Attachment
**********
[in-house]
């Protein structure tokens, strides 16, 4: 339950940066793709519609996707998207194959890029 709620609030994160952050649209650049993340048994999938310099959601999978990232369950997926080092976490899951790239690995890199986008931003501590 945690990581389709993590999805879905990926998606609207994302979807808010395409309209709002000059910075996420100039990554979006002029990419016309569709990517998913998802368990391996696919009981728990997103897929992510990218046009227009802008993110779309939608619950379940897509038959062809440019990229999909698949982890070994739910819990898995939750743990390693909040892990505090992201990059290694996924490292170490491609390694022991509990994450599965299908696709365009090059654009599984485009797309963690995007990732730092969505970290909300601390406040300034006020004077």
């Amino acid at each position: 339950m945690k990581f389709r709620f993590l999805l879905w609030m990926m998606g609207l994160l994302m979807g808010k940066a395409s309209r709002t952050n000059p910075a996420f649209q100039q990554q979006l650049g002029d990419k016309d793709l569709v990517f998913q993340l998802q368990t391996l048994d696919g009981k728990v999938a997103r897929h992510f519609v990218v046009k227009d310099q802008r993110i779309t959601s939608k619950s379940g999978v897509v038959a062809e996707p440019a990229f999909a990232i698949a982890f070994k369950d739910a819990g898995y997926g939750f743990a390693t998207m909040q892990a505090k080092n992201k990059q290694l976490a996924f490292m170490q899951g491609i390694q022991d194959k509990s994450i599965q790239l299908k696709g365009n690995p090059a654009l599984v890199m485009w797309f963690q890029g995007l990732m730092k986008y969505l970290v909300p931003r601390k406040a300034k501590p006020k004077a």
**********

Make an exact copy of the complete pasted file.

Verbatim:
[in-house]
């Protein structure tokens, strides 16, 4: 339950940066793709519609996707998207194959890029 709620609030994160952050649209650049993340048994999938310099959601999978990232369950997926080092976490899951790239690995890199986008931003501590 945690990581389709993590999805879905990926998606609207994302979807808010395409309209709002000059910075996420100039990554979006002029990419016309569709990517998913998802368990391996696919009981728990997103897929992510990218046009227009802008993110779309939608619950379940897509038959062809440019990229999909698949982890070994739910819990898995939750743990390693909040892990505090992201990059290694996924490292170490491609390694022991509990994450599965299908696709365009090059654009599984485009797309963690995007990732730092969505970290909300601390406040300034006020004077």
């Amino acid at each position: 339950m945690k990581f389709r709620f993590l999805l879905w609030m990926m998606g609207l994160l994302m979807g808010k940066a395409s309209r709002t952050n000059p910075a996420f649209q100039q990554q979006l650049g002029d990419k016309d793709l569709v990517f998913q993340l998802q368990t391996l048994d696919g009981k728990v999938a997103r897929h992510f519609v990218v046009k227009d310099q802008r993110i779309t959601s939608k619950s379940g999978v897509v038959a062809e996707p440019a990229f999909a990232i698949a982890f070994k369950d739910a819990g898995y997926g939750f743990a390693t998207m909040q892990a505090k080092n992201k990059q290694l976490a996924f490292m170490q899951g491609i390694q022991d194959k509990s994450i599965q790239l299908k696709g365009n690995p090059a654009l599984v890199m485009w797309f963690q890029g995007l990732m730092k986008y969505l970290v909300p931003r601390k406040a300034k501590p006020k004077a």